Interview: Catching Up with Deep Fried Man Before Park Acoustics
Deep Fried Man:
A Regular at Park Acoustics:
Deep Fried Man has been a staple of the South African comedy scene since 2010 and has been going places ever since. I’ve taken issue with a couple of his career choices though like why he hasn’t got a signature hat on the market, why he hasn’t collaborated with a ukelele and why he hasn’t gigged Welkom as much! Before I watch him at Park Acoustics, I needed some answers and away we go….
Richard Chemaly (RC): Dan! Lekker! So let’s get straight into it. In a time when every celebrity is being arrested for some form of sexual misconduct, was it really a good idea to go on record and state,” When I was a young boy of six or seven Joe Parker put me on his knee and said “you have potential…”?
Deep Fried Man (DFM): Joe Parker and I are still good friends. I want to be clear that any time spent sitting on his lap as a young boy was consensual.
RC: I watched you play a song a couple of years ago in the Soweto Theater when you apologised on behalf of all white people for the comment section on News24. They’ve since removed that section. How much credit do we owe you for that?
DFM: Since you asked, anytime something good happens, you can give me all the credit. Anytime something bad happens, just know I had nothing to do with it.
In the same song I also apologised for apartheid, which is also (at least officially) over now. I’d like to take the credit for that too.
RC: I’ve also been reading a couple of interviews you’ve done and I’m really sorry that you get a ton of bland, generic questions, even ones to do with your unique hat. That being said, if you’re so brazen so as to brag about your mad Photoshop skills on your Facebook cover photo, why not add some bicep to your hat too? Then again, if Donovan Copley can have his own brand of guitar, have you never considered your own brand of hat?
DFM: The biceps in my social media profile pics are real. I just pretended they are Photoshopped so as not to shame other men with bodies less perfect than mine. Sometimes Simon and Mary give me free hats, they have never offered to design a Deep Fried Man signature range.
RC: Since you have an original pseudonym, do you ever sign legal documents as Deep Fried Man. It must get quite awkward when you sign just your initials and people inevitably confuse you for DF Malan, no?
As a scruffy, guitar playing type I more often get confused with Riaan Malan
DFM: As a scruffy, guitar playing type I more often get confused with Riaan Malan. If I were confused with DF Malan, I’d be offended, not only because he deserves much more of the blame for apartheid than I do but because he’s been dead since 1959. I am very proud of the fact that I am not dead yet.
RC: All great artists tend to collaborate though I’m yet to see you share a stage with anybody musically. Come to think of it, the only other majorly musically inclined comic I know is Phil De Lange. Can a guitar and ukelele even harmonise? Will we ever know?
DFM: I have actually collaborated with some of SA’s best musicians on Late Nite News with Loyiso Gola. Cassper Nyovest, Riky Rick, Shortstraw, Desmond and the Tutus, Simphiwe Dana, Bouwer Bosch and many more. It’s all on YouTube.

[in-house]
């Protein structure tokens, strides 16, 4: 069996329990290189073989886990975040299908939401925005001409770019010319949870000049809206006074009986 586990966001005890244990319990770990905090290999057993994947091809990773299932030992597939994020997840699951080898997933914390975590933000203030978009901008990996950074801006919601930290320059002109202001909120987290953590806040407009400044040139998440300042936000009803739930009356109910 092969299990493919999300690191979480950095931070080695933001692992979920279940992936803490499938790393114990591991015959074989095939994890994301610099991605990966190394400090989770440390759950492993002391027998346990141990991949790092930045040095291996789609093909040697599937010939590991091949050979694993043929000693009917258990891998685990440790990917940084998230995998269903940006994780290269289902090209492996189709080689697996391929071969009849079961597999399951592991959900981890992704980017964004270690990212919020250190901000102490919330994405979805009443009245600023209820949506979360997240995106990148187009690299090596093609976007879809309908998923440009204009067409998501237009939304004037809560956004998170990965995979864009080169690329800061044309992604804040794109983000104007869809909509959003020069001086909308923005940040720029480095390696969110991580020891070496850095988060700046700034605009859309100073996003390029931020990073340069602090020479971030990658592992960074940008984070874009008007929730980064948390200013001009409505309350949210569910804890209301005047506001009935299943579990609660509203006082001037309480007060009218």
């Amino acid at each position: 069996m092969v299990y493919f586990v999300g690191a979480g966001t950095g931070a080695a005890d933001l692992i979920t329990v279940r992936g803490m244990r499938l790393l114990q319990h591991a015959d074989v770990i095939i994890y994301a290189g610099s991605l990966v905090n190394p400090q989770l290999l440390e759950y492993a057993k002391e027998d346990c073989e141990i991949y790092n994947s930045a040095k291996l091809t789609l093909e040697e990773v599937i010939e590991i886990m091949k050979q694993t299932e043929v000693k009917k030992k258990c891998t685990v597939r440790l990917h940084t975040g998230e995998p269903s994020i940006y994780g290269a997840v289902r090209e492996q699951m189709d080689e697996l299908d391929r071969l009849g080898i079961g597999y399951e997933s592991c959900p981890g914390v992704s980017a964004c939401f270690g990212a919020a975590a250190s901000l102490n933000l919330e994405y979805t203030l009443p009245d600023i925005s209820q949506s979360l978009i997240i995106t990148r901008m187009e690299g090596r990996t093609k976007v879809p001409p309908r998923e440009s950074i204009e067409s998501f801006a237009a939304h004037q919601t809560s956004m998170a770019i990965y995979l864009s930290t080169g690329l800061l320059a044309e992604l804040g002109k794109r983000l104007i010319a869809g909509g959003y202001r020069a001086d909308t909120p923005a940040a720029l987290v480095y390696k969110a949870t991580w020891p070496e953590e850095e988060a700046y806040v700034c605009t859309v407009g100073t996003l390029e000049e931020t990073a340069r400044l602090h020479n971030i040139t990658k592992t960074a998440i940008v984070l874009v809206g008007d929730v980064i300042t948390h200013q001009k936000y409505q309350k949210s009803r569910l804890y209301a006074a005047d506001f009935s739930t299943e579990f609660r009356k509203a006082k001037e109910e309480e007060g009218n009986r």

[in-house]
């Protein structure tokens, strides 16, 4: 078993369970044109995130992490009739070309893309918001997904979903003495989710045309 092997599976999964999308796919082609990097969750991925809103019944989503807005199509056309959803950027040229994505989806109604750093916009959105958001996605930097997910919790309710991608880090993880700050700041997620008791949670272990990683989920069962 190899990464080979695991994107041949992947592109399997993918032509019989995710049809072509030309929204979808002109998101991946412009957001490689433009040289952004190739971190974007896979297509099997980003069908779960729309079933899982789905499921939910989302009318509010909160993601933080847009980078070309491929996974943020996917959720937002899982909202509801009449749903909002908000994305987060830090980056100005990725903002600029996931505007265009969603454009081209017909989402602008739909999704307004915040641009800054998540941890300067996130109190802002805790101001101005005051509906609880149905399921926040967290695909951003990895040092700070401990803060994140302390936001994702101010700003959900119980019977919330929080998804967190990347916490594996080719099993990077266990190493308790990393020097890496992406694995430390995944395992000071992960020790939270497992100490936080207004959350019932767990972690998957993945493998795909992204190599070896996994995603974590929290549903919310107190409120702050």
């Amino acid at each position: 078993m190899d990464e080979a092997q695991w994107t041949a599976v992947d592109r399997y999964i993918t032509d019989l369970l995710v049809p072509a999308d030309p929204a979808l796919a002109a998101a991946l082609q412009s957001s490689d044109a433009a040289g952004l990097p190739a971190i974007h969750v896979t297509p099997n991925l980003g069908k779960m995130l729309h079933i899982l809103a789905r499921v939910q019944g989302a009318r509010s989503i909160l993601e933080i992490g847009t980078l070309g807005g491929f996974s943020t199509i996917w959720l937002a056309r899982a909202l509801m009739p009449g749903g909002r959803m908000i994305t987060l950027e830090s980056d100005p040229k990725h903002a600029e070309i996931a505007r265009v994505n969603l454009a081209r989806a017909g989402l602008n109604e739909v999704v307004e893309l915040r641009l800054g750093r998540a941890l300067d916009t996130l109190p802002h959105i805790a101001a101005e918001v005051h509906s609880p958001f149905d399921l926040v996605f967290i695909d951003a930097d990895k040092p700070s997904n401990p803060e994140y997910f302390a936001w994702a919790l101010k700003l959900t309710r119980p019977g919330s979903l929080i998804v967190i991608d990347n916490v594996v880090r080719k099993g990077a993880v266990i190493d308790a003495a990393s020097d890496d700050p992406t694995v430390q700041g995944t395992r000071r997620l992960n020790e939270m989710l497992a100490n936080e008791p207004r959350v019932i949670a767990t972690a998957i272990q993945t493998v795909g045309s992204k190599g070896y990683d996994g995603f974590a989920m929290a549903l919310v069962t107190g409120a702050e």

I’ve also performed on stage with fellow comedians Richelieu Benoir, Tol Ass Mo, Mojak Lehoko, Yaaseen Barnes, Tshepo Mogale, Robby Collins and more. Phil and I did plan to collaborate too but sadly that hasn’t happened yet. A ukulele is just a guitar that didn’t achieve full growth, often because its parent guitars sniffed too much glue. As much as I’ve encouraged Phil to buy a real guitar in the past, if he insisted on using his ukulele for our colab, I’d make it work.
RC: I’ve got the art scene measure of young success down to a science. Between 15 and 20, you’re a success if you can afford to buy your own instruments. Between 20 and 25, you’re a success if you can afford to tour. Between 25 and 30, you’re a success if you can afford to pay your medical aid and between 30 and 35, you’re a success if you can afford a kid. What’s success from 35 onwards?
DFM: I do have a kid and I have bought my own instruments and toured, all in the right timeline. Good to know I am a success. What I have considered success from 35 onwards is not dying. So far I have a perfect record when it comes to that.
RC: I’ve seen your website, still under construction, features a really shallow pan. I thought to myself, you can never fry a whole man, let alone deep fry him in such a shallow pan. What practical steps should one take, should they wish to deep fry themselves?
DFM: Make sure the oil is hot enough, that the you’re properly coated in batter and, more challengingly, that the deep fat fryer is big enough to fit a whole human being. And if you go through with it, please leave a note saying that it’s not Deep Fried Man’s fault, even if he did provide the information to do it properly.
Otherwise just get high. It’s the safe way to becoming a fried man.
RC: Finally, you’re no stranger to the Park Acoustics family. I’ve checked you all over Pretoria. What keeps bringing you back when there are better places like Welkom to gig?
DFM: As much as I love Welkom, because they really do know how to make an artist feel, um, welcome, Park Acoustics is one of my favourite audiences. They don’t throw anything at me and they clap at the end of my songs. And they are usually too drunk to notice that I’m drunk. Who could ask for more?
RC: Lekker Deep Fried Man. Looking forward to your set!
DFM: Me too! Thanks, Richard.